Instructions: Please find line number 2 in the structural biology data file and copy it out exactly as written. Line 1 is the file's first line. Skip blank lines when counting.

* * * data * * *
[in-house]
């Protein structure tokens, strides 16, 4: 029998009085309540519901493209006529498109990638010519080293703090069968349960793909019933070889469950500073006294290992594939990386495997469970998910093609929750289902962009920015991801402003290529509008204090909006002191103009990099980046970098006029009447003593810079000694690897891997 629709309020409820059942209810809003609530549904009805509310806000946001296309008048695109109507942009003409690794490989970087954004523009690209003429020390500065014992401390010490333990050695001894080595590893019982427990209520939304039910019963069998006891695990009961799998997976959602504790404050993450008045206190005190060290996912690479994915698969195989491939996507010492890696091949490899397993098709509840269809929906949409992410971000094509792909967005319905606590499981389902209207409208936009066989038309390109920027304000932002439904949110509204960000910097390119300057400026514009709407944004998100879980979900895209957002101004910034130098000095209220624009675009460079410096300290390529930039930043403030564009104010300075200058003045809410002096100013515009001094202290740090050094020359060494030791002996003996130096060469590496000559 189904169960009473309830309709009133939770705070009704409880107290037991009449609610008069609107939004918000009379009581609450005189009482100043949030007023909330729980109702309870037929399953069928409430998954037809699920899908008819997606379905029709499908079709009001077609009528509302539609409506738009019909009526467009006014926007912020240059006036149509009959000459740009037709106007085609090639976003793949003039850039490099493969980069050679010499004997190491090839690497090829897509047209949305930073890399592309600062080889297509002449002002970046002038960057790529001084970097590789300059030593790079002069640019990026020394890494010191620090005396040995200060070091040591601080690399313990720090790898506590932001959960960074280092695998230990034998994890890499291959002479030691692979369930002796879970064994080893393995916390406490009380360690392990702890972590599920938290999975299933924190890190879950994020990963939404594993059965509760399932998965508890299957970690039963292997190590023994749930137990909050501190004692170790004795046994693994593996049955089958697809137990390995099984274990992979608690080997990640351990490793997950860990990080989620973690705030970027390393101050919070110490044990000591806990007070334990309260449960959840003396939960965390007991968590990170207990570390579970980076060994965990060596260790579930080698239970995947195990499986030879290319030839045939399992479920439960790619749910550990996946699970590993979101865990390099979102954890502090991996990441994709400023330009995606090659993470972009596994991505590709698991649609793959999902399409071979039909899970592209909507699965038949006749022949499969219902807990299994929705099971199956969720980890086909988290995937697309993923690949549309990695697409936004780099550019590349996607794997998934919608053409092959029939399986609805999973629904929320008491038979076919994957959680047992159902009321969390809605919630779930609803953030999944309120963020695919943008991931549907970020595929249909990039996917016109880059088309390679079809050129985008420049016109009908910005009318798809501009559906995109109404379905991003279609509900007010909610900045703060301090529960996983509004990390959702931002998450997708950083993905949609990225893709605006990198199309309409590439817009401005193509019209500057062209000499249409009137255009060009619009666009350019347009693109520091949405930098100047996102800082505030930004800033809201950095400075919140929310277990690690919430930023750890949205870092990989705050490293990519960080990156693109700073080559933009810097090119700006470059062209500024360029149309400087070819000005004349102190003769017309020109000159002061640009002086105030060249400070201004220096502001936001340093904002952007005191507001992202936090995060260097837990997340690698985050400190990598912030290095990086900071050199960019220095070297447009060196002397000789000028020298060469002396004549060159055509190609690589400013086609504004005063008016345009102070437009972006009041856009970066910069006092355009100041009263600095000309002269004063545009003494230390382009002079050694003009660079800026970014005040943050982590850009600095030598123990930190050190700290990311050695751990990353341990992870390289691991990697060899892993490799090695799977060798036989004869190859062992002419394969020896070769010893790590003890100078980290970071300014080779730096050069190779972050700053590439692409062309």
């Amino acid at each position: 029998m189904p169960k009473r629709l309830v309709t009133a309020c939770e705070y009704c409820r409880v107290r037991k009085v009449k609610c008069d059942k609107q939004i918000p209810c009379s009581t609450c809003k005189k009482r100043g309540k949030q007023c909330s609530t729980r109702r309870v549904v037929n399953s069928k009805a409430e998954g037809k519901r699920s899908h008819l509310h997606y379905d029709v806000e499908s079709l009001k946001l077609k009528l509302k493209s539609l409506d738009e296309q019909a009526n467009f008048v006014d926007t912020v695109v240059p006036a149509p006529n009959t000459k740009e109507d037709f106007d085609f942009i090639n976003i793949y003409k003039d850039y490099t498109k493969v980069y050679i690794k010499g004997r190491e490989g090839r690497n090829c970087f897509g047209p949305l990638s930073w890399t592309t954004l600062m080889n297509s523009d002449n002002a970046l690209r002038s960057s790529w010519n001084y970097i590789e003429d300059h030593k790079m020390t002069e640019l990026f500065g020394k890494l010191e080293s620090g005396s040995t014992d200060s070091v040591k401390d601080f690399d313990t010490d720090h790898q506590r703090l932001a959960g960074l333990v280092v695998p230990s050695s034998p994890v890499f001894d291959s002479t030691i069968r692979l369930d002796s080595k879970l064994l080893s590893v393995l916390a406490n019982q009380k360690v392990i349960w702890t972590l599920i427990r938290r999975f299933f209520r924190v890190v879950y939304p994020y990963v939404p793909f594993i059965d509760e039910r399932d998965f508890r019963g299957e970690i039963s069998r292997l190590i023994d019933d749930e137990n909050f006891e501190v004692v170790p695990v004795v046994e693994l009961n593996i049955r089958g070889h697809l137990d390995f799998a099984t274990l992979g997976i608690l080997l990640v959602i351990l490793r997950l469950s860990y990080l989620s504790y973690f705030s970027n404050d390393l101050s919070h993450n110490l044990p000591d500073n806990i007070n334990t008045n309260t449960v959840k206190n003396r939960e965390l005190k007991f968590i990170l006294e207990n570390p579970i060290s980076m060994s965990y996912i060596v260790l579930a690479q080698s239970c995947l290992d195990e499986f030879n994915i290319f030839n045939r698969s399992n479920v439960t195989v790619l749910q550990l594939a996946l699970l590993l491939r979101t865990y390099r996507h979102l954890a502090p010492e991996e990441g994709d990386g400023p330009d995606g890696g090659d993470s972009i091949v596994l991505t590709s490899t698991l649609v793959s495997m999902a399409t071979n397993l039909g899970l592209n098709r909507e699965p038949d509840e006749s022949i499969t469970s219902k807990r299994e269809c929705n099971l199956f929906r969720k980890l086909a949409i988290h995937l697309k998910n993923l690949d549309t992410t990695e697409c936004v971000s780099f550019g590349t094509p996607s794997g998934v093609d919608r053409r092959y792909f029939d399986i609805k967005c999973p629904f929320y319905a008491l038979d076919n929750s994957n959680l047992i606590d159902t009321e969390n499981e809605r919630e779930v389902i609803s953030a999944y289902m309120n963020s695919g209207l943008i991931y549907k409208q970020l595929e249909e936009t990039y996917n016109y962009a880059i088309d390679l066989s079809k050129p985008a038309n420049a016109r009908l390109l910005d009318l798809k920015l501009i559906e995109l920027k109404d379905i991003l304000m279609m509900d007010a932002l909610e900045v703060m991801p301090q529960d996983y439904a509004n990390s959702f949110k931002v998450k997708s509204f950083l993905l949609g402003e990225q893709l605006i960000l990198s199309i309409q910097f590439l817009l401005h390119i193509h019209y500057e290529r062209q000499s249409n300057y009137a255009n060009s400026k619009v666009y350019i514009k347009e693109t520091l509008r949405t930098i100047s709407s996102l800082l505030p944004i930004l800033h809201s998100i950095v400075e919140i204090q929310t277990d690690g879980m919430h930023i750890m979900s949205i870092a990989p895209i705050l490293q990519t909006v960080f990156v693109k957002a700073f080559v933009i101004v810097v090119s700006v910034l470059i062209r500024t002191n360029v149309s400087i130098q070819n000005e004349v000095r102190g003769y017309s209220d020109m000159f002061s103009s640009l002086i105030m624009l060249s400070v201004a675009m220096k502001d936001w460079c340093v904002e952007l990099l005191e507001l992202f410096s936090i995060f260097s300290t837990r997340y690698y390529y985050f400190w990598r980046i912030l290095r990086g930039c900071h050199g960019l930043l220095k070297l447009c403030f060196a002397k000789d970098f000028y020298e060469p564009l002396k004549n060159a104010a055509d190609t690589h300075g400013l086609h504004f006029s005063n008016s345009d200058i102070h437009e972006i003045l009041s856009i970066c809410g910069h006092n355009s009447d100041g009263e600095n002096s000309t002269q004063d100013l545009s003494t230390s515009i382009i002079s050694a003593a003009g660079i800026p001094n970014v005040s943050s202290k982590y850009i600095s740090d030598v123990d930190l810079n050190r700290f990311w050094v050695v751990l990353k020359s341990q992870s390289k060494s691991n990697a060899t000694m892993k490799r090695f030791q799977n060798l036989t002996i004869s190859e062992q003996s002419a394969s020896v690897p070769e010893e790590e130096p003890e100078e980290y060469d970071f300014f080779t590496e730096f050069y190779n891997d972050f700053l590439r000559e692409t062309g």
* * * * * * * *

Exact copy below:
């Protein structure tokens, strides 16, 4: 029998009085309540519901493209006529498109990638010519080293703090069968349960793909019933070889469950500073006294290992594939990386495997469970998910093609929750289902962009920015991801402003290529509008204090909006002191103009990099980046970098006029009447003593810079000694690897891997 629709309020409820059942209810809003609530549904009805509310806000946001296309008048695109109507942009003409690794490989970087954004523009690209003429020390500065014992401390010490333990050695001894080595590893019982427990209520939304039910019963069998006891695990009961799998997976959602504790404050993450008045206190005190060290996912690479994915698969195989491939996507010492890696091949490899397993098709509840269809929906949409992410971000094509792909967005319905606590499981389902209207409208936009066989038309390109920027304000932002439904949110509204960000910097390119300057400026514009709407944004998100879980979900895209957002101004910034130098000095209220624009675009460079410096300290390529930039930043403030564009104010300075200058003045809410002096100013515009001094202290740090050094020359060494030791002996003996130096060469590496000559 189904169960009473309830309709009133939770705070009704409880107290037991009449609610008069609107939004918000009379009581609450005189009482100043949030007023909330729980109702309870037929399953069928409430998954037809699920899908008819997606379905029709499908079709009001077609009528509302539609409506738009019909009526467009006014926007912020240059006036149509009959000459740009037709106007085609090639976003793949003039850039490099493969980069050679010499004997190491090839690497090829897509047209949305930073890399592309600062080889297509002449002002970046002038960057790529001084970097590789300059030593790079002069640019990026020394890494010191620090005396040995200060070091040591601080690399313990720090790898506590932001959960960074280092695998230990034998994890890499291959002479030691692979369930002796879970064994080893393995916390406490009380360690392990702890972590599920938290999975299933924190890190879950994020990963939404594993059965509760399932998965508890299957970690039963292997190590023994749930137990909050501190004692170790004795046994693994593996049955089958697809137990390995099984274990992979608690080997990640351990490793997950860990990080989620973690705030970027390393101050919070110490044990000591806990007070334990309260449960959840003396939960965390007991968590990170207990570390579970980076060994965990060596260790579930080698239970995947195990499986030879290319030839045939399992479920439960790619749910550990996946699970590993979101865990390099979102954890502090991996990441994709400023330009995606090659993470972009596994991505590709698991649609793959999902399409071979039909899970592209909507699965038949006749022949499969219902807990299994929705099971199956969720980890086909988290995937697309993923690949549309990695697409936004780099550019590349996607794997998934919608053409092959029939399986609805999973629904929320008491038979076919994957959680047992159902009321969390809605919630779930609803953030999944309120963020695919943008991931549907970020595929249909990039996917016109880059088309390679079809050129985008420049016109009908910005009318798809501009559906995109109404379905991003279609509900007010909610900045703060301090529960996983509004990390959702931002998450997708950083993905949609990225893709605006990198199309309409590439817009401005193509019209500057062209000499249409009137255009060009619009666009350019347009693109520091949405930098100047996102800082505030930004800033809201950095400075919140929310277990690690919430930023750890949205870092990989705050490293990519960080990156693109700073080559933009810097090119700006470059062209500024360029149309400087070819000005004349102190003769017309020109000159002061640009002086105030060249400070201004220096502001936001340093904002952007005191507001992202936090995060260097837990997340690698985050400190990598912030290095990086900071050199960019220095070297447009060196002397000789000028020298060469002396004549060159055509190609690589400013086609504004005063008016345009102070437009972006009041856009970066910069006092355009100041009263600095000309002269004063545009003494230390382009002079050694003009660079800026970014005040943050982590850009600095030598123990930190050190700290990311050695751990990353341990992870390289691991990697060899892993490799090695799977060798036989004869190859062992002419394969020896070769010893790590003890100078980290970071300014080779730096050069190779972050700053590439692409062309």